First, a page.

Mach

Supersonic moments, shortage of time.

Yesteryear has gone, and our lives have changed.

Today is fleeting, too, vanishing fast.

Tomorrow approaches so rapidly.

I hang on to memories, won’t let go.

Until they’ve forgotten me, or time stops.

Everlasting, eternal, can’t go back.

Nothing the same, nothing is sane, new world.

Replaced by now, every moment too soon.

Existence replaces reality.

Transcending the presence of our control.

Helpless to stop the wheel, the hands that turn.

Eternity there, realized only then.

The unaided prison break, great escape.

Butterfly nets that can’t capture release.

Open palms face up, fluttering and gone.

The future comes like highway underneath.

Fast train

Fast train (Photo credit: Sander van der Wel)

No speed limit, passing fast by the laws.

Riding the curves, hoping the tunnel ends.

Not so abrupt, because we can’t slow down.

Face hits the pavement, skids piles of skin.

Wake up, world spinning, shouldn’t have stopped.

Momentum won’t return, won’t heal the scars.

Afraid and unworthy to continue.

Brush it off, look around, we’ve escaped hell.

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Just to breathe

Just to breathe, I would give up all your love.

Choking from smothering, I need freedom.

Cut a hole in my throat to make loud words.

Allow me to speak with thoughts in my mind.

Let us communicate, talk it all out.

The deadly silence creeps into my ears.

Ominous, foreboding, pictures of us.

Placed upon the mantle, fangs and teeth bared.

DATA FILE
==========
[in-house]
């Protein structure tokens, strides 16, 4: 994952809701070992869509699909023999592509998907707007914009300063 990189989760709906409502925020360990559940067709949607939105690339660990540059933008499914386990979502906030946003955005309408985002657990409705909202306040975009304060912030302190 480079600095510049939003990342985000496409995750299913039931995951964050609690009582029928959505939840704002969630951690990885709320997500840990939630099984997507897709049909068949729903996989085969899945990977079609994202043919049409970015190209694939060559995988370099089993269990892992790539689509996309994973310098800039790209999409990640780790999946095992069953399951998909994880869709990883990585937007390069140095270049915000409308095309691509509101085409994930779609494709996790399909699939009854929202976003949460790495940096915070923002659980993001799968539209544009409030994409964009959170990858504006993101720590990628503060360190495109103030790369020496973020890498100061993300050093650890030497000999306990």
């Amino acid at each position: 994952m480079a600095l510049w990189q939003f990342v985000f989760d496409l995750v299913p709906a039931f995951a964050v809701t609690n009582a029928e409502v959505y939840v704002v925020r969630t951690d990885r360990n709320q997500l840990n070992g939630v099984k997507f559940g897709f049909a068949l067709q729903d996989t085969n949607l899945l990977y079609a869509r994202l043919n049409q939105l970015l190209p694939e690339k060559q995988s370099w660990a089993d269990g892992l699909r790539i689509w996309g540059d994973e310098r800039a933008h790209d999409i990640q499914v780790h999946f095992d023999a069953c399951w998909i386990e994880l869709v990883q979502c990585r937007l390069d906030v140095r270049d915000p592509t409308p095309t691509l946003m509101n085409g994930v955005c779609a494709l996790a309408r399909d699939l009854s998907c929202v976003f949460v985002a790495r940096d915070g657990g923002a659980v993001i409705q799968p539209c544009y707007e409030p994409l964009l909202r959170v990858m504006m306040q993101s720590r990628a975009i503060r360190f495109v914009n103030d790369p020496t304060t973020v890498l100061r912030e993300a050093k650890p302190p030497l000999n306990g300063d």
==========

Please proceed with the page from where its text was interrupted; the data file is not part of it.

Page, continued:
Skin peeling back, faces falling off.

A poor affair to show our families.

Yellowed eyes show alternate solutions.

A stream once tread becomes the sea, drowning.

Oceans of despair, whirlpool destruction.

Collapses upon itself, consumes death.

Central passage that leads to the wrong place.

Above the surface, weathered and fractured.

Desquamation weathering

Worn from the years. A tale of history.

Softness concealed by the winds of ages.

Fissure in the rock, better than a clock.

Showing time passed and the effects of life.

Sand castles drowned, or blown away in gusts.

Never to be found, only ash and dust.

Man created fire, and it burned him.

Experience of betrayal saddens.

Let me fall to pieces, and rest the same.

Why you shouldn’t read A Song of Ice and Fire

Library warning poster

Library warning poster (Photo credit: Phil Bradley)

Given the recent popularity of the Game of Thrones television series, and my need to balance my abysmal existence with immersion into a fantasy world, I decided a little while back that I would give a go at “A Song of Ice and Fire”. Before attempting the series I enjoyed “The Wheel of Time” and “Sword of Truth” series beyond praise, but with criticism. The former for the author ignoring the main (my favorite) character in favor of others, and the latter for pressing his political agenda that completely contradicts my own. I thought “A Song of Ice and Fire” had merit prior to its televised popularization, since I had seen it on numerous ‘Top Ten’ fantasy series lists. I started reading it, and I was considerably unimpressed. What follows is a brief (because nobody reads anything over 1,000 words) explanation why, with comparisons to Martin’s contemporaries Robert Jordan and Terry Goodkind. My three main points are based upon characterization, political intrigue, and literary value.